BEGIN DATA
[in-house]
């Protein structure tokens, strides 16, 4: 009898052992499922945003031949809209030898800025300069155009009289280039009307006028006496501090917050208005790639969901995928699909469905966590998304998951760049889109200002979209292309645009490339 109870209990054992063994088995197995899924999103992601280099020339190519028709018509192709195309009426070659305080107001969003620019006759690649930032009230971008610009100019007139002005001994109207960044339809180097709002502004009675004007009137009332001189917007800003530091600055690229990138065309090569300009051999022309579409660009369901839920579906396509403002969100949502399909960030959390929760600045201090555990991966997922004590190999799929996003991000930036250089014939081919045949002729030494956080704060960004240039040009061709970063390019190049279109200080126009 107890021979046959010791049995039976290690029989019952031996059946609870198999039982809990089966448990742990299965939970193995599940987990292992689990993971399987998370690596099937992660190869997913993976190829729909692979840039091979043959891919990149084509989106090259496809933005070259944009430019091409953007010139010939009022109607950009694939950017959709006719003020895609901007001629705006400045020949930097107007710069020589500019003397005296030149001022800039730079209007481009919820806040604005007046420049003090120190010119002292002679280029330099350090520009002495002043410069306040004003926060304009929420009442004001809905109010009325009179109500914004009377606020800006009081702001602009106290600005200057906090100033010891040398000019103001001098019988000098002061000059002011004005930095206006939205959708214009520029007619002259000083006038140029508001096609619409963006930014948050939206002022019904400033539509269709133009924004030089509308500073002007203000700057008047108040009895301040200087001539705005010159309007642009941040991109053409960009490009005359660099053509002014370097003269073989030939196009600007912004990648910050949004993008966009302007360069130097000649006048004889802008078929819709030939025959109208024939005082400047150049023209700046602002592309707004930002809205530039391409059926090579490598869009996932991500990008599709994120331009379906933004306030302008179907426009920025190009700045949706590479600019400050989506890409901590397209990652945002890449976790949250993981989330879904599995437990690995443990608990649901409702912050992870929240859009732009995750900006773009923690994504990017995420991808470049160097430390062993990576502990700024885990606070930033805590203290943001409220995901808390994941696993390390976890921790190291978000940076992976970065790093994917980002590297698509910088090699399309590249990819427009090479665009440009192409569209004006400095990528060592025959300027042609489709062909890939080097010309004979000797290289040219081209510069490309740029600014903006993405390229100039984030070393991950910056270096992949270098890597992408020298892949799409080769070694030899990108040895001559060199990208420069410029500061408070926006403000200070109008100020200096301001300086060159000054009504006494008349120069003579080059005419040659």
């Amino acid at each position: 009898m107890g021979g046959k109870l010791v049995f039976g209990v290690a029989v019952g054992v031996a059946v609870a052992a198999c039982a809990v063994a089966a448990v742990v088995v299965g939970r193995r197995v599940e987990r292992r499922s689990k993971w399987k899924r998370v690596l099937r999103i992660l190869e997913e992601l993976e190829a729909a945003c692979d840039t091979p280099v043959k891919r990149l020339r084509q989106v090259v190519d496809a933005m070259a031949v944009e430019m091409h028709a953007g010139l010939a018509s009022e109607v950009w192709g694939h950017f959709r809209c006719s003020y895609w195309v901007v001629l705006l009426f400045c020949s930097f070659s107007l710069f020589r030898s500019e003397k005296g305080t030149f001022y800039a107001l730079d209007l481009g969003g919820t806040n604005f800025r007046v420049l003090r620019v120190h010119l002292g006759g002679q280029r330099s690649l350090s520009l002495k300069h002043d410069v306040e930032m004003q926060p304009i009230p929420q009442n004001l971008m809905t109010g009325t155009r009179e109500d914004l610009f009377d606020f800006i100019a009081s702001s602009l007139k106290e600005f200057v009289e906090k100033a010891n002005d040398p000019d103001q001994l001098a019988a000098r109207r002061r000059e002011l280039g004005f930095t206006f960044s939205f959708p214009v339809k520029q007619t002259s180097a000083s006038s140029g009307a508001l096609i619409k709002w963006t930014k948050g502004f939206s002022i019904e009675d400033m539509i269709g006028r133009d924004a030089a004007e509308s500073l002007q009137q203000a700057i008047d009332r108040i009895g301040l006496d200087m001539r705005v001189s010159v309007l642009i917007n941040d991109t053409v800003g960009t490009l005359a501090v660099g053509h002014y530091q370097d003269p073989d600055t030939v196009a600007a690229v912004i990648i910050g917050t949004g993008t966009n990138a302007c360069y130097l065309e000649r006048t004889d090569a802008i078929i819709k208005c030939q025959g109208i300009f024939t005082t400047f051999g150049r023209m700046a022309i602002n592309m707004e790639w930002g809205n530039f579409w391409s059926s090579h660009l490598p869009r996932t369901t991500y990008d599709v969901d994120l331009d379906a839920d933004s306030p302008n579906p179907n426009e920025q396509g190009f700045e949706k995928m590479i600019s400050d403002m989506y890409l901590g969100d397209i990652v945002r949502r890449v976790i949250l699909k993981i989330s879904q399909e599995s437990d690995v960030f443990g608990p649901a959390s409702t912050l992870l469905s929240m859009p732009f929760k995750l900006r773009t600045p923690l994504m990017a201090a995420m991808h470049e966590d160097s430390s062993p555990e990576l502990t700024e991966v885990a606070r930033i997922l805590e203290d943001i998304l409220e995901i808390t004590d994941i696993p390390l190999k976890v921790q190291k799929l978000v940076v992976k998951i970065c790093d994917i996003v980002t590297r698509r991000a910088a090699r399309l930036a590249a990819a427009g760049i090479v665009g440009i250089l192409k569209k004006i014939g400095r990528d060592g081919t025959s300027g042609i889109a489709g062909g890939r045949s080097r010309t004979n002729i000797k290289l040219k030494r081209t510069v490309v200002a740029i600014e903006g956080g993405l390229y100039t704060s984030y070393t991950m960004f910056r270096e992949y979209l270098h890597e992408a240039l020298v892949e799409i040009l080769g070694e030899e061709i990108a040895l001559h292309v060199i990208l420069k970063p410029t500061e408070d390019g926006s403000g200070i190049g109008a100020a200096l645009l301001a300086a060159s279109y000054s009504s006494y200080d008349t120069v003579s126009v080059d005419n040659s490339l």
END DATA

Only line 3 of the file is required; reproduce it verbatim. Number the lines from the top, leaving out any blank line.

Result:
């Amino acid at each position: 009898m107890g021979g046959k109870l010791v049995f039976g209990v290690a029989v019952g054992v031996a059946v609870a052992a198999c039982a809990v063994a089966a448990v742990v088995v299965g939970r193995r197995v599940e987990r292992r499922s689990k993971w399987k899924r998370v690596l099937r999103i992660l190869e997913e992601l993976e190829a729909a945003c692979d840039t091979p280099v043959k891919r990149l020339r084509q989106v090259v190519d496809a933005m070259a031949v944009e430019m091409h028709a953007g010139l010939a018509s009022e109607v950009w192709g694939h950017f959709r809209c006719s003020y895609w195309v901007v001629l705006l009426f400045c020949s930097f070659s107007l710069f020589r030898s500019e003397k005296g305080t030149f001022y800039a107001l730079d209007l481009g969003g919820t806040n604005f800025r007046v420049l003090r620019v120190h010119l002292g006759g002679q280029r330099s690649l350090s520009l002495k300069h002043d410069v306040e930032m004003q926060p304009i009230p929420q009442n004001l971008m809905t109010g009325t155009r009179e109500d914004l610009f009377d606020f800006i100019a009081s702001s602009l007139k106290e600005f200057v009289e906090k100033a010891n002005d040398p000019d103001q001994l001098a019988a000098r109207r002061r000059e002011l280039g004005f930095t206006f960044s939205f959708p214009v339809k520029q007619t002259s180097a000083s006038s140029g009307a508001l096609i619409k709002w963006t930014k948050g502004f939206s002022i019904e009675d400033m539509i269709g006028r133009d924004a030089a004007e509308s500073l002007q009137q203000a700057i008047d009332r108040i009895g301040l006496d200087m001539r705005v001189s010159v309007l642009i917007n941040d991109t053409v800003g960009t490009l005359a501090v660099g053509h002014y530091q370097d003269p073989d600055t030939v196009a600007a690229v912004i990648i910050g917050t949004g993008t966009n990138a302007c360069y130097l065309e000649r006048t004889d090569a802008i078929i819709k208005c030939q025959g109208i300009f024939t005082t400047f051999g150049r023209m700046a022309i602002n592309m707004e790639w930002g809205n530039f579409w391409s059926s090579h660009l490598p869009r996932t369901t991500y990008d599709v969901d994120l331009d379906a839920d933004s306030p302008n579906p179907n426009e920025q396509g190009f700045e949706k995928m590479i600019s400050d403002m989506y890409l901590g969100d397209i990652v945002r949502r890449v976790i949250l699909k993981i989330s879904q399909e599995s437990d690995v960030f443990g608990p649901a959390s409702t912050l992870l469905s929240m859009p732009f929760k995750l900006r773009t600045p923690l994504m990017a201090a995420m991808h470049e966590d160097s430390s062993p555990e990576l502990t700024e991966v885990a606070r930033i997922l805590e203290d943001i998304l409220e995901i808390t004590d994941i696993p390390l190999k976890v921790q190291k799929l978000v940076v992976k998951i970065c790093d994917i996003v980002t590297r698509r991000a910088a090699r399309l930036a590249a990819a427009g760049i090479v665009g440009i250089l192409k569209k004006i014939g400095r990528d060592g081919t025959s300027g042609i889109a489709g062909g890939r045949s080097r010309t004979n002729i000797k290289l040219k030494r081209t510069v490309v200002a740029i600014e903006g956080g993405l390229y100039t704060s984030y070393t991950m960004f910056r270096e992949y979209l270098h890597e992408a240039l020298v892949e799409i040009l080769g070694e030899e061709i990108a040895l001559h292309v060199i990208l420069k970063p410029t500061e408070d390019g926006s403000g200070i190049g109008a100020a200096l645009l301001a300086a060159s279109y000054s009504s006494y200080d008349t120069v003579s126009v080059d005419n040659s490339l």